“When I was sitting home … I decided I want to go play,” Simpson said. “I’ve heard great things about the golf course. It’s a Donald Ross design, and the guys that played here last year that I talked to about it loved the golf tournament, they loved what Rocket Mortgage did. So I knew enough to know that I should come if I could come and it worked out with my family.”

Simpson and Kirk are friends — “I’m so proud of what he’s been able to do,” Simpson said — and will be the last pairing off the tee Saturday afternoon.

But they’ll have a whole host of objects in their rearview mirror that are closer than they appear, starting with Wolff and DeChambeau. They’re joined a shot back by Armour, Seamus Power, Mark Hubbard and Richy Werenski.

Wolff — yes, he of the funky pre-swing lower-body shimmy — is in the field for the second time, after the tournament gave him a sponsor’s exemption last year. This year, in return, he’s given them a show, with a 64 on Friday. He had six consecutive birdies at one point, no birdie putts longer than 12 feet during that stretch.

He attributes that shot-making to a change he made Monday. In the midst of a down sophomore year, after earning his first PGA Tour win in 2019 the week after the Rocket, he decided to add 2 degrees of loft to his irons. He wanted more spin, and more distance control, and boy, did he get it.

His attitude, though, might be the bigger difference.

“I was really caring too much about the outcome and thinking about every little factor on every single shot,” said Wolff, who missed the cut the previous two weeks. “I’m kind of just doing what I usually do and go out there, keep it simple and have fun and remember that it’s just a game and whatever happens, happens.

“I’m pretty confident in myself and know that I’m going to be out here for a long time, so I don’t need to be putting all that pressure on one shot or one missed cut.”

Wolff, by the way, is three shots clear of his former Oklahoma State teammate and fellow PGA Tour rising star Viktor Hovland, who also got one of those coveted sponsor’s exemptions in the Rocket last year. Loyalty could have them coming back to Detroit for years, well into their prime, potentially superstardom days.

DeChambeau might already be in that prime, at least physically — and he’s well on his way to fame, given he’s been the buzz on the PGA Tour for months. He followed up his opening 66 with a 67. Interestingly, he had four bogeys in his first round, and none in his second.

He used his steady diet of 330-yard-plus drives again to work his way around DGC, with his second-longest a 352-yarder (he maxed out at 355) that nearly got greenside at the par-4 third. On the next hole, he reached the 634-yard par 5, with a 337-yard drive down the middle, followed by a 289-yard wood to 46 feet. He two-putted for birdie.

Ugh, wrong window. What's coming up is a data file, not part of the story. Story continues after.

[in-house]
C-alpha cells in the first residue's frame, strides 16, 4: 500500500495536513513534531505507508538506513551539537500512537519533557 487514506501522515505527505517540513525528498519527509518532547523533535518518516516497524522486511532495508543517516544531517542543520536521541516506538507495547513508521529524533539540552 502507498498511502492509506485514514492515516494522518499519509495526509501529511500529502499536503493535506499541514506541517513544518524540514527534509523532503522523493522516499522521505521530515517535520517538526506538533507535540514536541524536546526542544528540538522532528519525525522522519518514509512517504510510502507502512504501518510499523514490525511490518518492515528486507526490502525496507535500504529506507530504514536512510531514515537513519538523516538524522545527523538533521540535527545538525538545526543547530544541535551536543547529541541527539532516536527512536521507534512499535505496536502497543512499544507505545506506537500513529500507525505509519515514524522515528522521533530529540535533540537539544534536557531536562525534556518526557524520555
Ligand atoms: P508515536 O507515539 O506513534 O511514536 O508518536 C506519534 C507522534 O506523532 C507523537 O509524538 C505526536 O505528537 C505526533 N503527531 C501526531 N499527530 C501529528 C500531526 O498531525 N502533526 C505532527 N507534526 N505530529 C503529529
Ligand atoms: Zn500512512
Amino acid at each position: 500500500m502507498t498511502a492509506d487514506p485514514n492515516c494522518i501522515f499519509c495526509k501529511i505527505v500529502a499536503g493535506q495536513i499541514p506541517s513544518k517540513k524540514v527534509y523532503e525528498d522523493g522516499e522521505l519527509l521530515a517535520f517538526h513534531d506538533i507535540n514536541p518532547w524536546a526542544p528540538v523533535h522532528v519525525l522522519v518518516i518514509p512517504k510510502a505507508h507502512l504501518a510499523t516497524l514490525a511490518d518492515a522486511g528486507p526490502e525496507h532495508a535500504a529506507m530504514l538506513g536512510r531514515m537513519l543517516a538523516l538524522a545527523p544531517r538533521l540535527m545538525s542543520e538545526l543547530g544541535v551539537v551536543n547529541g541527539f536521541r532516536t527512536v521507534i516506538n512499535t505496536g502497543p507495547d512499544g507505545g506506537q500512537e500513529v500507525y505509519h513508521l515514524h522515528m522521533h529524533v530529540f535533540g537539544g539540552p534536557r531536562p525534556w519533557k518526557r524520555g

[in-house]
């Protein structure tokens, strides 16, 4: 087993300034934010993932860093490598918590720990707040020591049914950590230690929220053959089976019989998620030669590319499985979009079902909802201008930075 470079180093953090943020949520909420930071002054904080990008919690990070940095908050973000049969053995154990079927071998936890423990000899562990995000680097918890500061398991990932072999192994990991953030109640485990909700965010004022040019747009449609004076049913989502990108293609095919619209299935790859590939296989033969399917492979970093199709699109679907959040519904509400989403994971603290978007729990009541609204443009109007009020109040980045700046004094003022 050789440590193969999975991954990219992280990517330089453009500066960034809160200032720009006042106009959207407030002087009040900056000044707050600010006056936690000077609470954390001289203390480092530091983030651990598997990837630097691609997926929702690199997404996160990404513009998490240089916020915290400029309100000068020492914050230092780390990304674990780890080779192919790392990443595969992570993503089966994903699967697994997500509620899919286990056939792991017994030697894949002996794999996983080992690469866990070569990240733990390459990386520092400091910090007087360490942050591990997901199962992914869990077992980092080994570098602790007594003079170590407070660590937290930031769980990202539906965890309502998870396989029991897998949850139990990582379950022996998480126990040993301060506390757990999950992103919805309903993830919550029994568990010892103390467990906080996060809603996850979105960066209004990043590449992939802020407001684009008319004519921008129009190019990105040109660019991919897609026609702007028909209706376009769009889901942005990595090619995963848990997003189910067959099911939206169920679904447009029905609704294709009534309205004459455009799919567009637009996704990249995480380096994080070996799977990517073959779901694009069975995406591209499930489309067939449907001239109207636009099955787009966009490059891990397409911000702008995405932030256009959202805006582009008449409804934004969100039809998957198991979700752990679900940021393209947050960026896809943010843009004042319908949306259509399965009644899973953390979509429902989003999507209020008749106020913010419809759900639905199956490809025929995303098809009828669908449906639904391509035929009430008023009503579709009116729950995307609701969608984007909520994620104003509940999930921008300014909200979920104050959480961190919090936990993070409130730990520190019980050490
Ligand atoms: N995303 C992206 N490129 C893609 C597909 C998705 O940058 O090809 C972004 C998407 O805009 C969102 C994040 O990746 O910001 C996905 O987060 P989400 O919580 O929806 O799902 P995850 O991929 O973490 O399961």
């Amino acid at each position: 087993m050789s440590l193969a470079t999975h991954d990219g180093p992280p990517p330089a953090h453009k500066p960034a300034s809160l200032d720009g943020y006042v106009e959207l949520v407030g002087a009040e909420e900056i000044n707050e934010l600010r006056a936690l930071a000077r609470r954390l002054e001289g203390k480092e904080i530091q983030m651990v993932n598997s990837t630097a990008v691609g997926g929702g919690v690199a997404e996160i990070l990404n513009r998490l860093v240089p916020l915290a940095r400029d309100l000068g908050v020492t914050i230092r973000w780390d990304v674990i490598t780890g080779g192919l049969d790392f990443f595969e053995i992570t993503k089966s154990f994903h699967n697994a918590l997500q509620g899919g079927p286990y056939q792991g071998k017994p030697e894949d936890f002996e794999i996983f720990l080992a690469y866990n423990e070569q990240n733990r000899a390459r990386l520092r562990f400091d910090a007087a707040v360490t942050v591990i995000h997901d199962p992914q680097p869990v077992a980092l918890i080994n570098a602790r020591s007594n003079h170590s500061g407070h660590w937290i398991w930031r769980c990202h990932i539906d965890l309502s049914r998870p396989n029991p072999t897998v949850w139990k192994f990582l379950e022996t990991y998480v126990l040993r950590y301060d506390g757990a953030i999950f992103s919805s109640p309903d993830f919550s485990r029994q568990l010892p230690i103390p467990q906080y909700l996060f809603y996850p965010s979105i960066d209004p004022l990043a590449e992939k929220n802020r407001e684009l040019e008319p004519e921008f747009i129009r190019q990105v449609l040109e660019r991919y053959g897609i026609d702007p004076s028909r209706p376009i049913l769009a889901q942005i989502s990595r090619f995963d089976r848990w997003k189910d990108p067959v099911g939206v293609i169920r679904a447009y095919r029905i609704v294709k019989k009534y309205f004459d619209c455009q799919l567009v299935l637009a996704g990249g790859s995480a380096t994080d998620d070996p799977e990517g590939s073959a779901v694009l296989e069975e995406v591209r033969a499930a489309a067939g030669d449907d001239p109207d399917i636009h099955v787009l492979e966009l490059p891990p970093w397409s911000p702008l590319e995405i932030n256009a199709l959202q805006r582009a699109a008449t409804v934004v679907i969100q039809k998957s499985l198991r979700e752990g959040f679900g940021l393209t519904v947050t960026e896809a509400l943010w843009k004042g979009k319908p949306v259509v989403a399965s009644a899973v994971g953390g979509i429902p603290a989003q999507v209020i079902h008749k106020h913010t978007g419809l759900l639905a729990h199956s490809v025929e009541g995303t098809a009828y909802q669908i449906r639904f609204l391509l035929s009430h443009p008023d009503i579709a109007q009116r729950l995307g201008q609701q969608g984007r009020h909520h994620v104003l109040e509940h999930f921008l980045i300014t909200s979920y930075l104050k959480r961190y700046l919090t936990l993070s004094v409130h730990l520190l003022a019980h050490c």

Perhaps his best hole of the day resulted in a par, an amazing par, at the par-4 eighth. He pulled his tee shot into the rough and had a terrible lie just on the lip of a bunker. He flew that shot over the green, into more thick rough and shortsiding himself. But he flopped it to 5 feet, and salvaged the hole.

“My thought process on the second shot,” DeChambeau said, “was why did I hit it here.”

If the driver is getting DeChambeau into contention, it’s the irons, especially the short irons, that have kept him from winning since 2018.

He said after Thursday’s round he played his “B” game and still said his “A” game hasn’t showed up in Detroit, even though he’s got a share of the lead and is well in line for a seventh straight top-10 finish.

So this is becoming old-hat for DeChambeau, or is old-tam-o’-shanter?

On the flip side of things, just like a year ago, some of the biggest names in the field will be going home after two rounds, including world No. 7 Patrick Reed, who tied for fifth in Detroit a year ago, and Bubba Watson, who missed the cut for the second consecutive year.

Watson’s impact still has been felt in two years, as he’s taken a liking to Detroit, donating $20,000 to The First Tee of Detroit last year, and $25,000 to the tournament’s main charitable mission, ending Detroit’s digital divide, this year. Rickie Fowler (he made the cut, and was at 6 under) is the paid ambassador for the Rocket Mortgage Classic, but he’s definitely got a friend in Watson.

Reed and Watson both finished 2 under, with the cut ending up at 5. Another star in the field, Jason Day, missed the cut by a stroke, with world No. 50 Brandt Snedeker missing by three.

Both Reed and Watson, by the way, stuck it stiff at their last hole of the day, the par-3 ninth.

“Man,” Watson said, “I can go home with the best of them.”